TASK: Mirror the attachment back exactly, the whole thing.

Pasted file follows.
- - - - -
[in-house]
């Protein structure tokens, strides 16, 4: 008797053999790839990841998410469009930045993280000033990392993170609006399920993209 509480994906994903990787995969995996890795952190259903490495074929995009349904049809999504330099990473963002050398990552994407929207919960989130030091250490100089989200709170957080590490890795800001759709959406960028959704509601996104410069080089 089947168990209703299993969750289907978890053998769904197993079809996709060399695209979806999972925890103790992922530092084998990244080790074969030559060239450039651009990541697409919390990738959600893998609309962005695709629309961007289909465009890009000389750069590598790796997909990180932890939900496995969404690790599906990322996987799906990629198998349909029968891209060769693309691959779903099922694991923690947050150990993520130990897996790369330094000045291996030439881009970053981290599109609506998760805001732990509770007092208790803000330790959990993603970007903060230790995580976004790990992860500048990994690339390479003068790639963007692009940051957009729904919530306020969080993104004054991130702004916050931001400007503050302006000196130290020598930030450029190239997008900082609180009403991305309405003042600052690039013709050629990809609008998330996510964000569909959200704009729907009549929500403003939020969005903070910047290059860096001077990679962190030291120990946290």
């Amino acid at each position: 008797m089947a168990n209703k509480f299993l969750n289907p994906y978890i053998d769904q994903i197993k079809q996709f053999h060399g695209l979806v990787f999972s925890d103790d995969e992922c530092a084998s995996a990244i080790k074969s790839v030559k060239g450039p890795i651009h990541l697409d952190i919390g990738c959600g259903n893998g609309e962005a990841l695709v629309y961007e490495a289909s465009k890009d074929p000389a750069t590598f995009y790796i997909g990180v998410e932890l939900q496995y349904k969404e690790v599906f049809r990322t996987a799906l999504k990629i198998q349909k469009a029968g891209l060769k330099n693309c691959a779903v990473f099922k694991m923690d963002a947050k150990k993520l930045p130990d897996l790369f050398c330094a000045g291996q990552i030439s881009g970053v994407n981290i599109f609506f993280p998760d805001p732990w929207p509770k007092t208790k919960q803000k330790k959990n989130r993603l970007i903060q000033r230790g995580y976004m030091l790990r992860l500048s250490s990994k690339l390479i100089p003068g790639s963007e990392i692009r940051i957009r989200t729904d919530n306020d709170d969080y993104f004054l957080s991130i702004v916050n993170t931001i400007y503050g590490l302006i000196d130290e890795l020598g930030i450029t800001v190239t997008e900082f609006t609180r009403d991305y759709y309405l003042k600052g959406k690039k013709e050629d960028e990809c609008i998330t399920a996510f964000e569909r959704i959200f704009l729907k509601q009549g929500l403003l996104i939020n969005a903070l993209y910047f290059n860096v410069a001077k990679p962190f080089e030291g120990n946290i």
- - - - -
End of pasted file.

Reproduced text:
[in-house]
């Protein structure tokens, strides 16, 4: 008797053999790839990841998410469009930045993280000033990392993170609006399920993209 509480994906994903990787995969995996890795952190259903490495074929995009349904049809999504330099990473963002050398990552994407929207919960989130030091250490100089989200709170957080590490890795800001759709959406960028959704509601996104410069080089 089947168990209703299993969750289907978890053998769904197993079809996709060399695209979806999972925890103790992922530092084998990244080790074969030559060239450039651009990541697409919390990738959600893998609309962005695709629309961007289909465009890009000389750069590598790796997909990180932890939900496995969404690790599906990322996987799906990629198998349909029968891209060769693309691959779903099922694991923690947050150990993520130990897996790369330094000045291996030439881009970053981290599109609506998760805001732990509770007092208790803000330790959990993603970007903060230790995580976004790990992860500048990994690339390479003068790639963007692009940051957009729904919530306020969080993104004054991130702004916050931001400007503050302006000196130290020598930030450029190239997008900082609180009403991305309405003042600052690039013709050629990809609008998330996510964000569909959200704009729907009549929500403003939020969005903070910047290059860096001077990679962190030291120990946290």
């Amino acid at each position: 008797m089947a168990n209703k509480f299993l969750n289907p994906y978890i053998d769904q994903i197993k079809q996709f053999h060399g695209l979806v990787f999972s925890d103790d995969e992922c530092a084998s995996a990244i080790k074969s790839v030559k060239g450039p890795i651009h990541l697409d952190i919390g990738c959600g259903n893998g609309e962005a990841l695709v629309y961007e490495a289909s465009k890009d074929p000389a750069t590598f995009y790796i997909g990180v998410e932890l939900q496995y349904k969404e690790v599906f049809r990322t996987a799906l999504k990629i198998q349909k469009a029968g891209l060769k330099n693309c691959a779903v990473f099922k694991m923690d963002a947050k150990k993520l930045p130990d897996l790369f050398c330094a000045g291996q990552i030439s881009g970053v994407n981290i599109f609506f993280p998760d805001p732990w929207p509770k007092t208790k919960q803000k330790k959990n989130r993603l970007i903060q000033r230790g995580y976004m030091l790990r992860l500048s250490s990994k690339l390479i100089p003068g790639s963007e990392i692009r940051i957009r989200t729904d919530n306020d709170d969080y993104f004054l957080s991130i702004v916050n993170t931001i400007y503050g590490l302006i000196d130290e890795l020598g930030i450029t800001v190239t997008e900082f609006t609180r009403d991305y759709y309405l003042k600052g959406k690039k013709e050629d960028e990809c609008i998330t399920a996510f964000e569909r959704i959200f704009l729907k509601q009549g929500l403003l996104i939020n969005a903070l993209y910047f290059n860096v410069a001077k990679p962190f080089e030291g120990n946290i």